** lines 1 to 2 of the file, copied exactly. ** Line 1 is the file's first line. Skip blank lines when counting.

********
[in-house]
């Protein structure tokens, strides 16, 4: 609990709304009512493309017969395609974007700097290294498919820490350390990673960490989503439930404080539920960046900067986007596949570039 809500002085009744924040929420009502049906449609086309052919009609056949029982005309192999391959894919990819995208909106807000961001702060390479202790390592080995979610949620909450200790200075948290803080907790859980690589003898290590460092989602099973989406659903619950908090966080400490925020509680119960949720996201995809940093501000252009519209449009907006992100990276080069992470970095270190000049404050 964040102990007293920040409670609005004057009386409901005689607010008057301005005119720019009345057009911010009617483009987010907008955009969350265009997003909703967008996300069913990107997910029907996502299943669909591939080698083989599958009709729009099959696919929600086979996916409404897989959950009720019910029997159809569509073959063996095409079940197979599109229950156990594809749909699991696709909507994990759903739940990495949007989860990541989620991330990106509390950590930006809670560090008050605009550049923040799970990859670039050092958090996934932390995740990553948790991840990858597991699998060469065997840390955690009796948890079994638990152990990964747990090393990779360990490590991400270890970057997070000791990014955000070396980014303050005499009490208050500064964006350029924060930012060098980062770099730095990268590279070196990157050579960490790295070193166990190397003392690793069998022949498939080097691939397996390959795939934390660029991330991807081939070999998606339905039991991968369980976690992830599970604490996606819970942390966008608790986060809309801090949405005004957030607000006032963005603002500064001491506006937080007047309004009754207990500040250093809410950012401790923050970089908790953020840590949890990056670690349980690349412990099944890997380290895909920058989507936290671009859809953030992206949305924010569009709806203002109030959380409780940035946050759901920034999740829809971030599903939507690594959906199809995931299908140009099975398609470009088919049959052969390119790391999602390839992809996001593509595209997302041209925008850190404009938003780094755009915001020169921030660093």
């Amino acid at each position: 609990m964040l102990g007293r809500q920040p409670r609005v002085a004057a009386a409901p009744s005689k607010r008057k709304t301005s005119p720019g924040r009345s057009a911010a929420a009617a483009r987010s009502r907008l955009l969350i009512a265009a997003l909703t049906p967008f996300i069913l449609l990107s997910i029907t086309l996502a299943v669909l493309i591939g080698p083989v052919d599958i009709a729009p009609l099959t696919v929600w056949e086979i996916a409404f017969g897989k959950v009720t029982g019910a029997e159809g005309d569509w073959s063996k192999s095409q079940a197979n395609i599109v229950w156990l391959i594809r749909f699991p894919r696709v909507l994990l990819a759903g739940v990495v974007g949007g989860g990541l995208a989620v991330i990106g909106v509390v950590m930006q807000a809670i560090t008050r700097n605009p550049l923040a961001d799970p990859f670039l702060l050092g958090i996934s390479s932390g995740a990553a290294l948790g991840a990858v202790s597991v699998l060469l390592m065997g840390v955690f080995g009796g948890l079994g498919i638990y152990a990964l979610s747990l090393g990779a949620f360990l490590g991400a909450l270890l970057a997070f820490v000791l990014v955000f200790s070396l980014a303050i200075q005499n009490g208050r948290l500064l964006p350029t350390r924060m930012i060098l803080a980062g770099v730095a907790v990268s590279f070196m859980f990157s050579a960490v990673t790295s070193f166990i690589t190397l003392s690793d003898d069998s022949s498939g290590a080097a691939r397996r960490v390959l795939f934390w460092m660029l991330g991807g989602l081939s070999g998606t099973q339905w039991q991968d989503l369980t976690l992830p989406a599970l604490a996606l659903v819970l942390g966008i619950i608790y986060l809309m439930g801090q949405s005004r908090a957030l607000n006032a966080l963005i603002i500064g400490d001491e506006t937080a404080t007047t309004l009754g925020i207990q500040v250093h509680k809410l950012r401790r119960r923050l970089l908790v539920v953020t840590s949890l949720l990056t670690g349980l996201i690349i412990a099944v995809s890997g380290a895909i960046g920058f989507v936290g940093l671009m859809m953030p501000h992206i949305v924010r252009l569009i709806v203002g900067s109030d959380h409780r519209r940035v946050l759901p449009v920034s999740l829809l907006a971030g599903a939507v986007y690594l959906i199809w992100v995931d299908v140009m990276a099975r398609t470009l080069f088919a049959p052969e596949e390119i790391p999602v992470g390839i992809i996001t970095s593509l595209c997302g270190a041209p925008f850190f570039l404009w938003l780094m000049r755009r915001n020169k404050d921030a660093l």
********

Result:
[in-house]
């Protein structure tokens, strides 16, 4: 609990709304009512493309017969395609974007700097290294498919820490350390990673960490989503439930404080539920960046900067986007596949570039 809500002085009744924040929420009502049906449609086309052919009609056949029982005309192999391959894919990819995208909106807000961001702060390479202790390592080995979610949620909450200790200075948290803080907790859980690589003898290590460092989602099973989406659903619950908090966080400490925020509680119960949720996201995809940093501000252009519209449009907006992100990276080069992470970095270190000049404050 964040102990007293920040409670609005004057009386409901005689607010008057301005005119720019009345057009911010009617483009987010907008955009969350265009997003909703967008996300069913990107997910029907996502299943669909591939080698083989599958009709729009099959696919929600086979996916409404897989959950009720019910029997159809569509073959063996095409079940197979599109229950156990594809749909699991696709909507994990759903739940990495949007989860990541989620991330990106509390950590930006809670560090008050605009550049923040799970990859670039050092958090996934932390995740990553948790991840990858597991699998060469065997840390955690009796948890079994638990152990990964747990090393990779360990490590991400270890970057997070000791990014955000070396980014303050005499009490208050500064964006350029924060930012060098980062770099730095990268590279070196990157050579960490790295070193166990190397003392690793069998022949498939080097691939397996390959795939934390660029991330991807081939070999998606339905039991991968369980976690992830599970604490996606819970942390966008608790986060809309801090949405005004957030607000006032963005603002500064001491506006937080007047309004009754207990500040250093809410950012401790923050970089908790953020840590949890990056670690349980690349412990099944890997380290895909920058989507936290671009859809953030992206949305924010569009709806203002109030959380409780940035946050759901920034999740829809971030599903939507690594959906199809995931299908140009099975398609470009088919049959052969390119790391999602390839992809996001593509595209997302041209925008850190404009938003780094755009915001020169921030660093």